The nautilus erects barriers inside its shell as it grows, leaving unoccupied chambers behind.Like a submarine, it changes the amount of gas in the empty spaces to adjust its buoyancy.And it uses jet propulsion to swim.
To feed on fish and shrimp, it has up to 90 small tentacles - and, like all cephalopods, it has arelatively large brain and eyes. It cannot go too deep lest its shell implode - also like asubmarine.
Deceptive marketing may obscure the threat to the nautilus. The opalescent material in theshell is sold as a cheaper alternative to pearls.
It is machined into pleasing shapes and sold as ”Osmena pearl.” (In the Philippines theOsmena family is a political dynasty; its name lends cachet.)
A recent Web ad offers an ”Osmena Pearl Sterling Silver Necklace” for $495. Collectors talk ofrare ”Nautilus pearls” that sell for thousands of dollars each. Scientists dismiss them asfraudulent.
Biologists have slowly compiled anecdotal reports ofpopulation declines near the Philippines, Indonesiaand New Caledonia.
But at a conference last year in Dijon, France,Patricia S. De Angelis of the United States Fish andWildlife Service reported that America had imported579,000 specimens from 2005 to 2008.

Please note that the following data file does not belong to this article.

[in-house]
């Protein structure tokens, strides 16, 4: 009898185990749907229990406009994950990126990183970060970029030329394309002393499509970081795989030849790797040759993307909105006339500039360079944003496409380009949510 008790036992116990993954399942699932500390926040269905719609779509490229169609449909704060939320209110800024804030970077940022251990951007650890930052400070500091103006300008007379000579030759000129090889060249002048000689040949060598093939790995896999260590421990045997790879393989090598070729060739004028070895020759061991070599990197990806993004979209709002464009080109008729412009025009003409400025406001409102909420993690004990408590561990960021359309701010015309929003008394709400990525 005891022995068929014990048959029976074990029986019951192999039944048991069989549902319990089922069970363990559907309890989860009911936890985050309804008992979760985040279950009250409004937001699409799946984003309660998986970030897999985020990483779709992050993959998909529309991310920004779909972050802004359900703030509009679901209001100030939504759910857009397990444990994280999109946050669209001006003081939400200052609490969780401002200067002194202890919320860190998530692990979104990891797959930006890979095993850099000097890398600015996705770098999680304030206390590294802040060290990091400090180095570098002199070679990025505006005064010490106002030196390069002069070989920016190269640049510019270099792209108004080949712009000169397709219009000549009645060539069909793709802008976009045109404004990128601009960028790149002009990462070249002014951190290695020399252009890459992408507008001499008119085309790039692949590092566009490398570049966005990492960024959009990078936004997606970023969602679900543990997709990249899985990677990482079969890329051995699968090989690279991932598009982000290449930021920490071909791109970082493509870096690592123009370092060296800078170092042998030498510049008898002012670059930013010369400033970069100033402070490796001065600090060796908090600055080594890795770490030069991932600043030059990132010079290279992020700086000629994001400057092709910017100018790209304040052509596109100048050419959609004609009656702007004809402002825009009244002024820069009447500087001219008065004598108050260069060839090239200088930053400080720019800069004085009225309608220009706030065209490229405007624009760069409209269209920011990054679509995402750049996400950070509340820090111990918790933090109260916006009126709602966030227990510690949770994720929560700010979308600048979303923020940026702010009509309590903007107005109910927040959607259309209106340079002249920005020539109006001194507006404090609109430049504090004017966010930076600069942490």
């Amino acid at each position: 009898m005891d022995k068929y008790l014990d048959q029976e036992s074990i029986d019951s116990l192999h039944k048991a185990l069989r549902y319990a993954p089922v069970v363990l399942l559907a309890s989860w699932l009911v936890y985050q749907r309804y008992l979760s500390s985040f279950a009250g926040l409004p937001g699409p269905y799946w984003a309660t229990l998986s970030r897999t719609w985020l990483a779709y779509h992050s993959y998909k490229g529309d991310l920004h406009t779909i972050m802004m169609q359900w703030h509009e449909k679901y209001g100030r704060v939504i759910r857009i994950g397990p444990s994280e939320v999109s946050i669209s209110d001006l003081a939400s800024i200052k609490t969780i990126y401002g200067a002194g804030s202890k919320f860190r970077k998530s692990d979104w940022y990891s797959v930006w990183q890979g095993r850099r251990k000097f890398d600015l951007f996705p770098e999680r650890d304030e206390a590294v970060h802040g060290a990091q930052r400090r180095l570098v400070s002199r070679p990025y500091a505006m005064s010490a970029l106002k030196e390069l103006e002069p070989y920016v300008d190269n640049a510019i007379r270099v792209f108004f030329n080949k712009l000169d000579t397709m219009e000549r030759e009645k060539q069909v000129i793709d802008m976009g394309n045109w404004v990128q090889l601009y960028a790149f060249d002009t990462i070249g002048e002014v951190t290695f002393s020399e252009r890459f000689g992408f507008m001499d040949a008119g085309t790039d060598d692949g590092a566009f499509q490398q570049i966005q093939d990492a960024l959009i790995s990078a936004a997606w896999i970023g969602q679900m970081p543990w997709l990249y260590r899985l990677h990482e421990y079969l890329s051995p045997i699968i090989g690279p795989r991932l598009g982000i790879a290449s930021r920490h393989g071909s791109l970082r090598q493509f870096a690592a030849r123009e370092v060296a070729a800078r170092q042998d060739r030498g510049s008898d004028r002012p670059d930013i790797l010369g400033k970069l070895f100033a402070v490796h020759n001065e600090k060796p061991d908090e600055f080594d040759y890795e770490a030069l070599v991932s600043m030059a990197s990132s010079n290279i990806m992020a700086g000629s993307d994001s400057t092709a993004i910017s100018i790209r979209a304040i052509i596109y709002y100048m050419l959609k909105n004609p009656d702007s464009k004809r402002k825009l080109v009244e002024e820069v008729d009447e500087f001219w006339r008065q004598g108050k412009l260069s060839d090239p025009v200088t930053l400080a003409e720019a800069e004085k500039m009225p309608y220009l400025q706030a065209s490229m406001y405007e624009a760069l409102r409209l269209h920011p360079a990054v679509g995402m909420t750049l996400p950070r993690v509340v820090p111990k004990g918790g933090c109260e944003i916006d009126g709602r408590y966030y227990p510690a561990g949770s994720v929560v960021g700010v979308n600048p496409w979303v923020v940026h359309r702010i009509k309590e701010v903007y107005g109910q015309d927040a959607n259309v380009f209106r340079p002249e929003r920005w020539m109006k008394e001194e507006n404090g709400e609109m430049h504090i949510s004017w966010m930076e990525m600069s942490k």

“The figure shocked the hell out of me,” Dr. Wardrecalled.
Suddenly, a species thought to be fairly plentiful became the object of serious concern. Thissummer, the Fish and Wildlife Service paid for Dr. Ward’s team to begin a global census off thePhilippine island of Bohol, which figures prominently in the shell trade.
In August, he said the team was setting 40 traps a day but was catching (and releasing) twocreatures at most - a tenth to a hundredth the rate of a decade ago. “A horror show,” he calledit.
He suspected one particular kind of nautilus ”is already extinct in the Philippines” or nearly so.
The team plans to expand the census in December to Australia’s Great Barrier Reef. Marinebiologists are lobbying for protection of the nautilus under the same United Nations rules thatprotect the American black bear, the African gray parrot, the green iguana and thousands ofother creatures. The rules allow commercial trade if it is legal and sustainable.
Dr. De Angelis described the nautilus team’s goals as getting to the bottom of the populationquestion and coming up with a credible estimate for the dimensions of the global trade.
“Ultimately,” she said, “we’re looking at whether this is sustainable.”
- Too Much Love Threatens Chambered Nautilus, Scientists Say (nytimes.com)
- Magical seashells of fun and horror (sfgate.com)
- The Dire Plight Of The Chambered Nautilus And The Healthier Appreciation Of Bob James’ “Nautilus” (theawl.com)
- That Whole Supernova Thing Was a Big Misunderstanding [Science Watch] (gawker.com)
- Species of spaces (thedizzies.blogspot.com)
- 5th August 1958:-USS Nautilus Goes Under North Pole (magsx2.wordpress.com)
- Rose Mae Ann Abing : Philippines (kiva.org)
- U.S. Fish & Wildlife Service: Protect All Chimpanzees (legalaction4animalrights.net)